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Lighting Products Limited v. Robertson Transformer Co.

United States District Court, N.D. Illinois, Eastern Division

February 17, 2015

ROBERTSON TRANSFORMER CO., d/b/a Robertson Worldwide, Defendant. ROBERTSON TRANSFORMER CO., d/b/a Robertson Worldwide, Counterclaim-Plaintiff,


ROBERT W. GETTLEMAN, District Judge.

Plaintiff Lighting Products Limited ("LPL") has sued defendant Robertson Transformer Co., d/b/a Robertson Worldwide ("Robertson") for breach of contract, seeking to recover on invoices for goods shipped to Robertson for which it allegedly failed to pay. Robertson responded by filing a seven count amended counterclaim against LPL, two allegedly related companies, Super X Manufacturing ("Super X") and Ampco Lighting Limited ("Ampco"), and Hoc Chung Siu ("Billy Siu"), who allegedly runs and has some ownership interest in all three companies. The counterclaim alleges: breach of a Manufacturing and Development Agreement ("MDA") (Count I); breach of a confirmed and implied-in-fact exclusivity contract (Count II); violation of the Illinois Trade Secrets Act, 765 ILCS 1065/2(d) (Count III); breach of contract set-offs/warranty claims (Count IV); violations of the Lanham Act (Counts V and VI); and common law unfair competition (Count VII). Counts I, II and IV are brought against LPL, Super X and Billy Siu. The remaining counts III, V, VI and VII are brought against all four counter-defendants.

Ampco and Billy Siu have moved under Fed.R.Civ.P. 12(b)(2) to dismiss all claims brought against them for lack of personal jurisdiction, and all counter-defendants have moved: 1) under Fed.R.Civ.P. 12(b)(6) to dismiss the entire counterclaim for failure to state a claim; and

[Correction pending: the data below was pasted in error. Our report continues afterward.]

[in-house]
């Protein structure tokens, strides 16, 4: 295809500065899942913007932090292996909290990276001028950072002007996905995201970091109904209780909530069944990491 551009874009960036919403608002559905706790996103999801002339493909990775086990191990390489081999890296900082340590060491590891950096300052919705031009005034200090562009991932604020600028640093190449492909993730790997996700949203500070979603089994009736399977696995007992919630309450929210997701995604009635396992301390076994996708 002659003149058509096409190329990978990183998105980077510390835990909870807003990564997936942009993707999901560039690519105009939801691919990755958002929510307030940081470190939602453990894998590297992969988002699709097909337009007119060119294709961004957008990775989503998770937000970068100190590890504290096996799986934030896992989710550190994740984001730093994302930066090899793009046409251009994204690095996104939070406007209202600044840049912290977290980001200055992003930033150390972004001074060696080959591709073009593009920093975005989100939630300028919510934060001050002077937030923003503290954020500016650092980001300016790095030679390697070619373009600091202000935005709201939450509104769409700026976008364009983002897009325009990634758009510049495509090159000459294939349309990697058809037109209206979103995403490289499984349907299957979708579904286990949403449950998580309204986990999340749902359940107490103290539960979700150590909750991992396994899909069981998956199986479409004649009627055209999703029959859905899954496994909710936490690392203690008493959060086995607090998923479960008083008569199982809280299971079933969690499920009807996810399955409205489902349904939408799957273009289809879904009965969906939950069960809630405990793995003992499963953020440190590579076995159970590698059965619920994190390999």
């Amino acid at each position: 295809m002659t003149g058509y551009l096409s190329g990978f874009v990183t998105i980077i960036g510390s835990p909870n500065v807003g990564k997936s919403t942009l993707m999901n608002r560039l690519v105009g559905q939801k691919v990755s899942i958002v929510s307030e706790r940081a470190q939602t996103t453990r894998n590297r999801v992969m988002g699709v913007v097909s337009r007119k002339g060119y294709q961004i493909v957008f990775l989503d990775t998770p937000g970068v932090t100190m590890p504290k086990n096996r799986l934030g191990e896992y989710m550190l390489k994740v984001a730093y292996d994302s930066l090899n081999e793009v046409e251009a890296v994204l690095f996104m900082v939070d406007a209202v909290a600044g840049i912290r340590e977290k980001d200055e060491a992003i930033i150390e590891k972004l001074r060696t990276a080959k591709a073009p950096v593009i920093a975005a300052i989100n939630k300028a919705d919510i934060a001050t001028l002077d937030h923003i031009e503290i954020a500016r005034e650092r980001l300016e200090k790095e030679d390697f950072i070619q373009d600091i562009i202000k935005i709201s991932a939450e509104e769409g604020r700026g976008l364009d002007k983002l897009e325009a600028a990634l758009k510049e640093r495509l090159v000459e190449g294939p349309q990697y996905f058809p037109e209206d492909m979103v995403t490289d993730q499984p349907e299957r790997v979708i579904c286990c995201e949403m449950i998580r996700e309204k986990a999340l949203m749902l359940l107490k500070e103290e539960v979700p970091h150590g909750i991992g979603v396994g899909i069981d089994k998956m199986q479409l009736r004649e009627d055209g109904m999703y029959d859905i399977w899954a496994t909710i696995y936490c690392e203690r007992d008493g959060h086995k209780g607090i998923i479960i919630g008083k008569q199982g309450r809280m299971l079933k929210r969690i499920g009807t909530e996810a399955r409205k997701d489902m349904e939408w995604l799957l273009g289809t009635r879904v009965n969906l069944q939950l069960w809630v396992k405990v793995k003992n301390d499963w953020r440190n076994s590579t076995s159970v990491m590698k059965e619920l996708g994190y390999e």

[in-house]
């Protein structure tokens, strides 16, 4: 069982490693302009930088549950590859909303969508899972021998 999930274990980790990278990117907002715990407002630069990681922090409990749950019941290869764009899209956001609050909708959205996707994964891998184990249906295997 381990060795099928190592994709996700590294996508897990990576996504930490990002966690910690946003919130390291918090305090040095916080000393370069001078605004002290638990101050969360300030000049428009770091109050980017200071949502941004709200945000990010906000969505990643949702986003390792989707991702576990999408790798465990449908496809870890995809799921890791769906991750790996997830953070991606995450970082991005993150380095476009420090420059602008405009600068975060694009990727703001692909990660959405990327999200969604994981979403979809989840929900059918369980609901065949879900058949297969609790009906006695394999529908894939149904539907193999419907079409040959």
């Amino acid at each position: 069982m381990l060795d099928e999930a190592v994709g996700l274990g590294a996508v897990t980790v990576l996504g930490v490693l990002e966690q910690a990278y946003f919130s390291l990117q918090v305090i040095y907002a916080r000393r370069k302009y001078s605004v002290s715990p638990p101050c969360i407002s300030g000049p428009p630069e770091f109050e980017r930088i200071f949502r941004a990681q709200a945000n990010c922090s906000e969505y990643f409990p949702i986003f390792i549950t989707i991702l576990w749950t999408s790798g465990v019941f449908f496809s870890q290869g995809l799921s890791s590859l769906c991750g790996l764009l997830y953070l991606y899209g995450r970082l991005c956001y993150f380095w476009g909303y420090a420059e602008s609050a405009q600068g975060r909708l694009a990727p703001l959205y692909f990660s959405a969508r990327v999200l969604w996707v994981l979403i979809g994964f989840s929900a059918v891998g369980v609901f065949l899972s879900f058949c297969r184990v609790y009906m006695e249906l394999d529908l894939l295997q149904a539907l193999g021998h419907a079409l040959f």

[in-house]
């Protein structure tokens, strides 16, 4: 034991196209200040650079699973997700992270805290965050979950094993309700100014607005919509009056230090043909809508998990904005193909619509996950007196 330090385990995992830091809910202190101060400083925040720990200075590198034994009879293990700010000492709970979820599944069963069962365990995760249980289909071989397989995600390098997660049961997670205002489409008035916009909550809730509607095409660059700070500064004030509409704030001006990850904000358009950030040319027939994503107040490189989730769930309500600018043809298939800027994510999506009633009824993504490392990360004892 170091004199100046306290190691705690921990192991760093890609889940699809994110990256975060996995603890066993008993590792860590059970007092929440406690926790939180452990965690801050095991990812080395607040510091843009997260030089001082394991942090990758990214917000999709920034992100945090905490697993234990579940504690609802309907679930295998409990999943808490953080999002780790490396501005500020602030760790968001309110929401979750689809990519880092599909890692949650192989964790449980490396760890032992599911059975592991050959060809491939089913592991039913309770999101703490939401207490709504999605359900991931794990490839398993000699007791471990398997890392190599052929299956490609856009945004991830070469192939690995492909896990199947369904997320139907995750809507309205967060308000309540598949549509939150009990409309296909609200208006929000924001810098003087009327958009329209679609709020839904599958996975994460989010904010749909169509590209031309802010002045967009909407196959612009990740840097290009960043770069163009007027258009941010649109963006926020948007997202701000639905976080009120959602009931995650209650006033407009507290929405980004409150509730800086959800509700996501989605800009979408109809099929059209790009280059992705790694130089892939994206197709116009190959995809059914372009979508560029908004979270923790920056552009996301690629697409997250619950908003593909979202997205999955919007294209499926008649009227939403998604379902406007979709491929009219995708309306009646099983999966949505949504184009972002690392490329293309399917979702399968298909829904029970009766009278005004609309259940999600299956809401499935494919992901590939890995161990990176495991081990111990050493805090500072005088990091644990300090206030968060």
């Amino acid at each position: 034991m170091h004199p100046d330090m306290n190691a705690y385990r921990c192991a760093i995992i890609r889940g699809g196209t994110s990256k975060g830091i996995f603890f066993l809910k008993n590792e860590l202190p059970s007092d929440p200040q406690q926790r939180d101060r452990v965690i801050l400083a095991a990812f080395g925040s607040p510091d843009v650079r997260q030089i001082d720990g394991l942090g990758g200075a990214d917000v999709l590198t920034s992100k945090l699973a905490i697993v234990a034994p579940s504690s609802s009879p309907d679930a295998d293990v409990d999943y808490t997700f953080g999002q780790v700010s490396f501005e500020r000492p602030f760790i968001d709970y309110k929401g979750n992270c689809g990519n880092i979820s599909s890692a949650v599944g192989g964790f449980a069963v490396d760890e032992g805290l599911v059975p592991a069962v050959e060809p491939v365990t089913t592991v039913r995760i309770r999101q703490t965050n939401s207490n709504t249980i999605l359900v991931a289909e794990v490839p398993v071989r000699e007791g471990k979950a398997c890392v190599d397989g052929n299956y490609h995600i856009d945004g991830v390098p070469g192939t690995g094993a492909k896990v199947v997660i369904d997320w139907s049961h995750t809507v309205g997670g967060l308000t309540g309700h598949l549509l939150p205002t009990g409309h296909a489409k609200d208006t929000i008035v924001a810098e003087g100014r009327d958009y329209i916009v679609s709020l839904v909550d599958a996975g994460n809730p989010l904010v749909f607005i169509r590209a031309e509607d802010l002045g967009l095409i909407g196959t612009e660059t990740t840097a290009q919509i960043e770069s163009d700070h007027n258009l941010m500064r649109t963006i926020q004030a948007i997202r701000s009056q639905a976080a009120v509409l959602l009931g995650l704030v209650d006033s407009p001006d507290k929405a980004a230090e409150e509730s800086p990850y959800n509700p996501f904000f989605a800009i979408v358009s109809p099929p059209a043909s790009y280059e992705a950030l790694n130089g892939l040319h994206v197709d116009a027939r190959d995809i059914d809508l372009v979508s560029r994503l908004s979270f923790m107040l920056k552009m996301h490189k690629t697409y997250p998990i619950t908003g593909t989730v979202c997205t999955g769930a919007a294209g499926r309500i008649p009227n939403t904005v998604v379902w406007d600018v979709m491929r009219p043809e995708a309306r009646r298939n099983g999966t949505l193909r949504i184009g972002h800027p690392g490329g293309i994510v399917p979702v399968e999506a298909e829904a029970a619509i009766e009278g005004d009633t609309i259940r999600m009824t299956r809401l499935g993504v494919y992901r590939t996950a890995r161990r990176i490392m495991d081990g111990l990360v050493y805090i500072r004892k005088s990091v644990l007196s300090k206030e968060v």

2) to strike portions of Robertson's answer and counterclaim. For the reasons described below, Ampco's and Billy Siu's motion to dismiss for lack of personal jurisdiction is granted. The motion to dismiss for failure to state a claim is granted in part and denied in part, and the motion to strike is denied.


Robertson is an Illinois corporation with its principal place of business in Blue Island, Illinois. It is engaged in the development and production of ballasts for use in florescent lightening. Counter-defendants LPL, Super X and Ampco are Chinese companies that manufacture, among other things, ballasts. Billy Siu allegedly owns portions of and runs each of the three counter-defendant companies.

In 1989 Robertson and Super X entered into agreements under which Super X began supplying magnetic ballasts to Robertson according to Robertson's specifications. In the 1990s electronic ballasts started to become the norm, and Robertson began to develop its own proprietary electronic ballasts. On August 14, 2001, Robertson and Super X entered into the MDA, under which Super X agreed to manufacture and supply ballasts to Robertson pursuant to purchase orders submitted by Robertson. The MDA specifically provided that all designs, schematics, specifications and proprietary data belonged exclusively to Robertson, and that Super X or any other person or entity acting under the contract with or on its behalf in the production of the ballast was not to disclose any intellectual property nor have any right to the intellectual property except for the sale of products to Robertson. The MDA also provided that products manufactured as a result of a purchase order or pursuant to unique Robertson's specifications were to be manufactured and distributed to Robertson only.